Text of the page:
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  1. In Topic: Constructors calling each other. Which "direction" is the best

    Posted 5 Oct 2015

    Every class needs one constructor. All code comes at a cost in maintenance so if you're going to add more, you had better have a good reason! Here is one example:

    Whenever I want to write a parser for file format, I always pass a Reader into the constructor:

    public SpecialityReader(Reader in) { = in;

    I used to pass a File object but when I got serious about unit testing I realised that opening files from my test suite was slow and fragile, so I settled on the convention of passing in a reader. Of course, that makes for clunky test code so I sometimes add another constructor so I can just pass a String with the file contents. This isn't a default for me. I only add it when I know I will need it: usually after I already have several tests that need to set up a reader object.

    public SpecialityReader(String fileContents) {
      this(new StringReader(fileContents));

    And you've probably guessed that in my production code I usually read the data out of files so I sometimes add this, but only when it will get used in several places.

    public SpecialityReader(File f) {
      this(new FileReader(f));

    So. please think carefully about which constructors to write. The correct ones will save you time and effort down the line but the wrong ones or superfluous ones can only serve to hinder you. A permutations approach is guaranteed to waste at least the time writing the constructors and the time to scroll past them every time you open the file.
  2. In Topic: Constructors calling each other. Which "direction" is the best

    Posted 5 Oct 2015

    To go back to the original question, the correct answer comes from reflecting on your principles.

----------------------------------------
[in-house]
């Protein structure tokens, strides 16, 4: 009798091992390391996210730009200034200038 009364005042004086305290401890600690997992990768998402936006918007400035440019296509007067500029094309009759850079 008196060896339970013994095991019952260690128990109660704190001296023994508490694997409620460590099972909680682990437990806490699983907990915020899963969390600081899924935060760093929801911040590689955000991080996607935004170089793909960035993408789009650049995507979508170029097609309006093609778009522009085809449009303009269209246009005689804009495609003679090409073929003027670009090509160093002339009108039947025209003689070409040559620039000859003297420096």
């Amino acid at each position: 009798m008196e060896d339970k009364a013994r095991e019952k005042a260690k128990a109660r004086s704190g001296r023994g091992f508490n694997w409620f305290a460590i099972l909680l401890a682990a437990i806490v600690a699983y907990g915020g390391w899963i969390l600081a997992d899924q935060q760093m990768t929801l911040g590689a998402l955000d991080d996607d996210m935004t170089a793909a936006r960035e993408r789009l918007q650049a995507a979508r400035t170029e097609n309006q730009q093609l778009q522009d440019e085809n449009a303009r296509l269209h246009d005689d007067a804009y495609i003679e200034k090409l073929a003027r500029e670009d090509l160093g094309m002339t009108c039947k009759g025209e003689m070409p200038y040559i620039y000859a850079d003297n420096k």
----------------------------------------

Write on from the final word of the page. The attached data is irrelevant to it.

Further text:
From my experience, customers are happy when my code is bug-free and I can add new features within a day or two of the request. They are sad when it's buggy or it takes forever to add a new feature, even if it runs twice as fast.

    With this in mind, my overriding principal is that the code should be easy to read and maintain. Your mileage may vary and so might mine in the future. If I can do something to make my code more readable and more maintainable then I'll do that. Here is how I would organise your snowman example:

    package quick;
    /** Snowman with 3 snowballs. Diameter in inches. */
    public class Snowman {
    	public static void main(String[] args) {
    		new Snowman(50, 40, 30).print();
    	public static final int DEFAULT_DIAMETER = 25;
    	private int bottomDiameter, middleDiameter, topDiameter;
    	Snowman(int bottomDiameter){
    		this(bottomDiameter, DEFAULT_DIAMETER);
    	Snowman(int bottomDiameter, int middleDiameter){
    		this(bottomDiameter, middleDiameter, DEFAULT_DIAMETER);
    	Snowman(int bottomDiameter, int middleDiameter, int topDiameter){
    		this.bottomDiameter = bottomDiameter; 
    		this.middleDiameter = middleDiameter; 
    		this.topDiameter = topDiameter;
    	void print(){
    	public String toString() {
    		String result = 
    			brackets(topDiameter) + "\n" +
    			brackets(middleDiameter) + "\n" +
    		return result;
    	private String brackets(String s) {
    		reutrn "(" + s + ")";

    Here is why I made these choices. I expect that not everyone will like them:

    1. Moved your comment to be a class-level Javadoc. If you're going to write it, might as well have it in the docs.

    2. Main method at the top. I like my source files to tell the story from top to bottom. If you can understand the file in one scan then I consider this to be a success. Some may object to it being above the instance variables. C'est la vie. In a production system, the main method would be in a class on its own so this would not be an issue.

    3. I felt that reorganising the main method into a one-liner made things clearer.

    4. I left your three instance variables on one line. People tend to like separating them but the only things to change here are the access modifier and the datatype. There is a strong case that if they ever change then they will all change together.